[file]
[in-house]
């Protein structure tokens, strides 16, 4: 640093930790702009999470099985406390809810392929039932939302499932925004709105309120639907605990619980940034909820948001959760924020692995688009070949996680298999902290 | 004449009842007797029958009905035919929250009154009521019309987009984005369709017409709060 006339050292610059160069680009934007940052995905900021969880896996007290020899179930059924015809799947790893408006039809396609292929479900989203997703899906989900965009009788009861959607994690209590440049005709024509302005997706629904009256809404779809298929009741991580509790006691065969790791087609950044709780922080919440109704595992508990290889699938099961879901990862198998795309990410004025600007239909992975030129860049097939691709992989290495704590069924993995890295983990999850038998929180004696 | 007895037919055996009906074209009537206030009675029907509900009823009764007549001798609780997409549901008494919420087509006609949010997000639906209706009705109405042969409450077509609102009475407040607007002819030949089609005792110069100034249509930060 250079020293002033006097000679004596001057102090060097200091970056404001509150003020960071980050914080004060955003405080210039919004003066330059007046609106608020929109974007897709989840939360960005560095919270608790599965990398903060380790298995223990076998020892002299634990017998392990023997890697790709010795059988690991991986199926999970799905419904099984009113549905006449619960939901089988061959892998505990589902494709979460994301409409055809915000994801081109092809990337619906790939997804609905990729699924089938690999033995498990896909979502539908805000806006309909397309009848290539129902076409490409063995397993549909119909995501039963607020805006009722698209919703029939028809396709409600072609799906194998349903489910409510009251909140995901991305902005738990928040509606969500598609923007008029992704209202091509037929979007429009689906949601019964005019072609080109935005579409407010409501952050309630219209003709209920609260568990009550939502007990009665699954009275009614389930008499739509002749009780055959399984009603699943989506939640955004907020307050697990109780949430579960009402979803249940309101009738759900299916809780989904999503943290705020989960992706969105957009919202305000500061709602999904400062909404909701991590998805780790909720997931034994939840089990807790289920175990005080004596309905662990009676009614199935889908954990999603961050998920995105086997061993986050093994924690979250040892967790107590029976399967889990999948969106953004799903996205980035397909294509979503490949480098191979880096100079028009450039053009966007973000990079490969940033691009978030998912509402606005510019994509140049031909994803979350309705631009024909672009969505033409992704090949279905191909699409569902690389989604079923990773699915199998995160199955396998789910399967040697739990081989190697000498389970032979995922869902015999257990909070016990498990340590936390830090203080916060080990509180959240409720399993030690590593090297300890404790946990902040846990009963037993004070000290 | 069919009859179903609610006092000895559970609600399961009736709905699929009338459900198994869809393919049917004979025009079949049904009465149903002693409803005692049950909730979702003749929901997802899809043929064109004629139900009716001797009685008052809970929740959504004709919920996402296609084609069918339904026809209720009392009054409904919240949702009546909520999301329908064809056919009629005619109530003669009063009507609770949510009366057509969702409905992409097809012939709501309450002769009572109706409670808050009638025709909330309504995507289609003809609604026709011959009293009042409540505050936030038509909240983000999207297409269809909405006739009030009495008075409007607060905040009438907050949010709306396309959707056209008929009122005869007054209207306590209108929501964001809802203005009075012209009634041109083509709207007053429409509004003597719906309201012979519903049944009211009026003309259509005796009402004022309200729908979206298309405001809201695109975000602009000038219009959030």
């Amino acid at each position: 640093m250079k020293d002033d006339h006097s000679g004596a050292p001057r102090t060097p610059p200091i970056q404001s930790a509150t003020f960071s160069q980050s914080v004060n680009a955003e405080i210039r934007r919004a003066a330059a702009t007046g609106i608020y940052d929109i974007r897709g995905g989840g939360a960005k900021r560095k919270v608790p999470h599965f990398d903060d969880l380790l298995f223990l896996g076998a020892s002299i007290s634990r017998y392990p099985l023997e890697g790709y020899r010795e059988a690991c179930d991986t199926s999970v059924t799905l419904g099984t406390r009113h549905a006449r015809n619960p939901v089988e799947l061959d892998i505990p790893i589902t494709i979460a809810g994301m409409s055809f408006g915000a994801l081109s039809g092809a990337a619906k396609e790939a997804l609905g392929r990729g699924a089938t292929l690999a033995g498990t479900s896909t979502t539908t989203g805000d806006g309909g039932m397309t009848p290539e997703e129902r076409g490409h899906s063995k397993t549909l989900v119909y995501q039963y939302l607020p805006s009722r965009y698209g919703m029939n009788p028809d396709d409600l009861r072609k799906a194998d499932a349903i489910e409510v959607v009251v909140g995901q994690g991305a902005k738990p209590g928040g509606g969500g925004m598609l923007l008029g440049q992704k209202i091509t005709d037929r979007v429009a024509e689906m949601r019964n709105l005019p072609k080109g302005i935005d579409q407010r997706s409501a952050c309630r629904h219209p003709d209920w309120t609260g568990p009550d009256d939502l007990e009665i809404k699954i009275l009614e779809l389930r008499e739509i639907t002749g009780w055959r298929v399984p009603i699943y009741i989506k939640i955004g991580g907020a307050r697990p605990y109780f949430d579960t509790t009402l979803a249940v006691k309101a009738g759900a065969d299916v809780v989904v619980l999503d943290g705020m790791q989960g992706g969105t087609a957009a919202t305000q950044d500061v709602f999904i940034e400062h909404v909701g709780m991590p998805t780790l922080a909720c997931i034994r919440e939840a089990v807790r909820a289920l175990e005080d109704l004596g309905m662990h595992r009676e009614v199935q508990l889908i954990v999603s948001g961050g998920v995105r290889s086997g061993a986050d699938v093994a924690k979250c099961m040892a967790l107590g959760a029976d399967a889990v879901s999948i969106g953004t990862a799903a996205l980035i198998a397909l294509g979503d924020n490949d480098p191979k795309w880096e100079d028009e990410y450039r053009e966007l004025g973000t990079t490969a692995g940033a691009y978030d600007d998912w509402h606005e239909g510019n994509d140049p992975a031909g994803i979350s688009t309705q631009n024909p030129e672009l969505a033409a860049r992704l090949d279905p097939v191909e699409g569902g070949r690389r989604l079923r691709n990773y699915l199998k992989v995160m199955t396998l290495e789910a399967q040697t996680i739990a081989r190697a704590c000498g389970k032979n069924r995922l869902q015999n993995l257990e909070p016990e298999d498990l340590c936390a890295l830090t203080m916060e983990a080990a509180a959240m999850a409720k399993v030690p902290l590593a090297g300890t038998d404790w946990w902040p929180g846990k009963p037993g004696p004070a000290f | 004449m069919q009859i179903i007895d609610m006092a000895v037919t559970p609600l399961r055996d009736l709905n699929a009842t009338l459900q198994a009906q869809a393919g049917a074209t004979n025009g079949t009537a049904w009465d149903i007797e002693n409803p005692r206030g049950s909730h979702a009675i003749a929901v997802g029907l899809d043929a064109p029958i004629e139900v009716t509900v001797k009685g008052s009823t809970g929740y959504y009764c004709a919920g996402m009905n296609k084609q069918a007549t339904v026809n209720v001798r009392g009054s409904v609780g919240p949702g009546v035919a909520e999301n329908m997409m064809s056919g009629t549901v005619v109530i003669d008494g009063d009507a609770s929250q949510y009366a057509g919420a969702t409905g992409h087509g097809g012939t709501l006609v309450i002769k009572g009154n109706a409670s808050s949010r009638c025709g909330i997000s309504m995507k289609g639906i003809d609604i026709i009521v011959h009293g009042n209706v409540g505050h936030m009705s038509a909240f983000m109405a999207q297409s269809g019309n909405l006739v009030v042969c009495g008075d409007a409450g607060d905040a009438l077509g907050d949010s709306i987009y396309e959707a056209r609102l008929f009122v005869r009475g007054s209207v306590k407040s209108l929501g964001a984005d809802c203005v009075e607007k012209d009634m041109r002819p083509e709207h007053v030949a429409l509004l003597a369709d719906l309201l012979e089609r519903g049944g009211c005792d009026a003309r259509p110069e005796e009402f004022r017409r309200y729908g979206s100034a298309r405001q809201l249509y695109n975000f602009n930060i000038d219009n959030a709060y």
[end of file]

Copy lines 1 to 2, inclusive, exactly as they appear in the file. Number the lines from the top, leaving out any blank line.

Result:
[in-house]
């Protein structure tokens, strides 16, 4: 640093930790702009999470099985406390809810392929039932939302499932925004709105309120639907605990619980940034909820948001959760924020692995688009070949996680298999902290 | 004449009842007797029958009905035919929250009154009521019309987009984005369709017409709060 006339050292610059160069680009934007940052995905900021969880896996007290020899179930059924015809799947790893408006039809396609292929479900989203997703899906989900965009009788009861959607994690209590440049005709024509302005997706629904009256809404779809298929009741991580509790006691065969790791087609950044709780922080919440109704595992508990290889699938099961879901990862198998795309990410004025600007239909992975030129860049097939691709992989290495704590069924993995890295983990999850038998929180004696 | 007895037919055996009906074209009537206030009675029907509900009823009764007549001798609780997409549901008494919420087509006609949010997000639906209706009705109405042969409450077509609102009475407040607007002819030949089609005792110069100034249509930060 250079020293002033006097000679004596001057102090060097200091970056404001509150003020960071980050914080004060955003405080210039919004003066330059007046609106608020929109974007897709989840939360960005560095919270608790599965990398903060380790298995223990076998020892002299634990017998392990023997890697790709010795059988690991991986199926999970799905419904099984009113549905006449619960939901089988061959892998505990589902494709979460994301409409055809915000994801081109092809990337619906790939997804609905990729699924089938690999033995498990896909979502539908805000806006309909397309009848290539129902076409490409063995397993549909119909995501039963607020805006009722698209919703029939028809396709409600072609799906194998349903489910409510009251909140995901991305902005738990928040509606969500598609923007008029992704209202091509037929979007429009689906949601019964005019072609080109935005579409407010409501952050309630219209003709209920609260568990009550939502007990009665699954009275009614389930008499739509002749009780055959399984009603699943989506939640955004907020307050697990109780949430579960009402979803249940309101009738759900299916809780989904999503943290705020989960992706969105957009919202305000500061709602999904400062909404909701991590998805780790909720997931034994939840089990807790289920175990005080004596309905662990009676009614199935889908954990999603961050998920995105086997061993986050093994924690979250040892967790107590029976399967889990999948969106953004799903996205980035397909294509979503490949480098191979880096100079028009450039053009966007973000990079490969940033691009978030998912509402606005510019994509140049031909994803979350309705631009024909672009969505033409992704090949279905191909699409569902690389989604079923990773699915199998995160199955396998789910399967040697739990081989190697000498389970032979995922869902015999257990909070016990498990340590936390830090203080916060080990509180959240409720399993030690590593090297300890404790946990902040846990009963037993004070000290 | 069919009859179903609610006092000895559970609600399961009736709905699929009338459900198994869809393919049917004979025009079949049904009465149903002693409803005692049950909730979702003749929901997802899809043929064109004629139900009716001797009685008052809970929740959504004709919920996402296609084609069918339904026809209720009392009054409904919240949702009546909520999301329908064809056919009629005619109530003669009063009507609770949510009366057509969702409905992409097809012939709501309450002769009572109706409670808050009638025709909330309504995507289609003809609604026709011959009293009042409540505050936030038509909240983000999207297409269809909405006739009030009495008075409007607060905040009438907050949010709306396309959707056209008929009122005869007054209207306590209108929501964001809802203005009075012209009634041109083509709207007053429409509004003597719906309201012979519903049944009211009026003309259509005796009402004022309200729908979206298309405001809201695109975000602009000038219009959030």